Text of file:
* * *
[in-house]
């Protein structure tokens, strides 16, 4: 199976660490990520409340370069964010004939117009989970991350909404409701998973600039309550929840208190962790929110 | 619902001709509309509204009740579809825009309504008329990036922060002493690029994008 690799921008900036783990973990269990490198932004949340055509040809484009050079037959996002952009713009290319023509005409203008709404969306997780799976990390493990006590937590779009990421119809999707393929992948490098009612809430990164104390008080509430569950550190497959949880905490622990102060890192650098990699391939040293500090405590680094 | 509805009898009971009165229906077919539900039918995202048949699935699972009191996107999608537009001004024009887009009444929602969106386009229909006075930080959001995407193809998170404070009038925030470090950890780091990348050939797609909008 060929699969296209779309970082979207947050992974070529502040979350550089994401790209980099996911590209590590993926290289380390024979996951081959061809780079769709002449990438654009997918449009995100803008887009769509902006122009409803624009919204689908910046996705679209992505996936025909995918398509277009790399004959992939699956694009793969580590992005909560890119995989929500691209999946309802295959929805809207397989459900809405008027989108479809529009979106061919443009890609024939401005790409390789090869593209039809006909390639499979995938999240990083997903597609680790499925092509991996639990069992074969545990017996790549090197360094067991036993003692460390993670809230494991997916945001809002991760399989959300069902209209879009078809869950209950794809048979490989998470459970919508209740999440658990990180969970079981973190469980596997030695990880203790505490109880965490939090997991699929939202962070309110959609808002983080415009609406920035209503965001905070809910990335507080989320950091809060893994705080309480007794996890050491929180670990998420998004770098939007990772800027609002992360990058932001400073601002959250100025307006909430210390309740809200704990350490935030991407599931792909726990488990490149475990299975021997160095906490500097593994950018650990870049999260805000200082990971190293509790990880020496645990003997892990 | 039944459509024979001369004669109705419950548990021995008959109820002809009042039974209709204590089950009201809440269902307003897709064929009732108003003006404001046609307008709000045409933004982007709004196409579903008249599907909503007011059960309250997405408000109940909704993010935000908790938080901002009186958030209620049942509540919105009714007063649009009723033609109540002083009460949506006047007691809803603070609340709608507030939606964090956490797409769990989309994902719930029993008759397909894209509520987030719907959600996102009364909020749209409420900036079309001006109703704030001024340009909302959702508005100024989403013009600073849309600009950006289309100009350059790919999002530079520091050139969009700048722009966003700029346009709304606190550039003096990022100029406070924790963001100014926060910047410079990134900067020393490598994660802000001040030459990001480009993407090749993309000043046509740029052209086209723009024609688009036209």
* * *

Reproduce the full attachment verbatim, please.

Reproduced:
[in-house]
């Protein structure tokens, strides 16, 4: 199976660490990520409340370069964010004939117009989970991350909404409701998973600039309550929840208190962790929110 | 619902001709509309509204009740579809825009309504008329990036922060002493690029994008 690799921008900036783990973990269990490198932004949340055509040809484009050079037959996002952009713009290319023509005409203008709404969306997780799976990390493990006590937590779009990421119809999707393929992948490098009612809430990164104390008080509430569950550190497959949880905490622990102060890192650098990699391939040293500090405590680094 | 509805009898009971009165229906077919539900039918995202048949699935699972009191996107999608537009001004024009887009009444929602969106386009229909006075930080959001995407193809998170404070009038925030470090950890780091990348050939797609909008 060929699969296209779309970082979207947050992974070529502040979350550089994401790209980099996911590209590590993926290289380390024979996951081959061809780079769709002449990438654009997918449009995100803008887009769509902006122009409803624009919204689908910046996705679209992505996936025909995918398509277009790399004959992939699956694009793969580590992005909560890119995989929500691209999946309802295959929805809207397989459900809405008027989108479809529009979106061919443009890609024939401005790409390789090869593209039809006909390639499979995938999240990083997903597609680790499925092509991996639990069992074969545990017996790549090197360094067991036993003692460390993670809230494991997916945001809002991760399989959300069902209209879009078809869950209950794809048979490989998470459970919508209740999440658990990180969970079981973190469980596997030695990880203790505490109880965490939090997991699929939202962070309110959609808002983080415009609406920035209503965001905070809910990335507080989320950091809060893994705080309480007794996890050491929180670990998420998004770098939007990772800027609002992360990058932001400073601002959250100025307006909430210390309740809200704990350490935030991407599931792909726990488990490149475990299975021997160095906490500097593994950018650990870049999260805000200082990971190293509790990880020496645990003997892990 | 039944459509024979001369004669109705419950548990021995008959109820002809009042039974209709204590089950009201809440269902307003897709064929009732108003003006404001046609307008709000045409933004982007709004196409579903008249599907909503007011059960309250997405408000109940909704993010935000908790938080901002009186958030209620049942509540919105009714007063649009009723033609109540002083009460949506006047007691809803603070609340709608507030939606964090956490797409769990989309994902719930029993008759397909894209509520987030719907959600996102009364909020749209409420900036079309001006109703704030001024340009909302959702508005100024989403013009600073849309600009950006289309100009350059790919999002530079520091050139969009700048722009966003700029346009709304606190550039003096990022100029406070924790963001100014926060910047410079990134900067020393490598994660802000001040030459990001480009993407090749993309000043046509740029052209086209723009024609688009036209």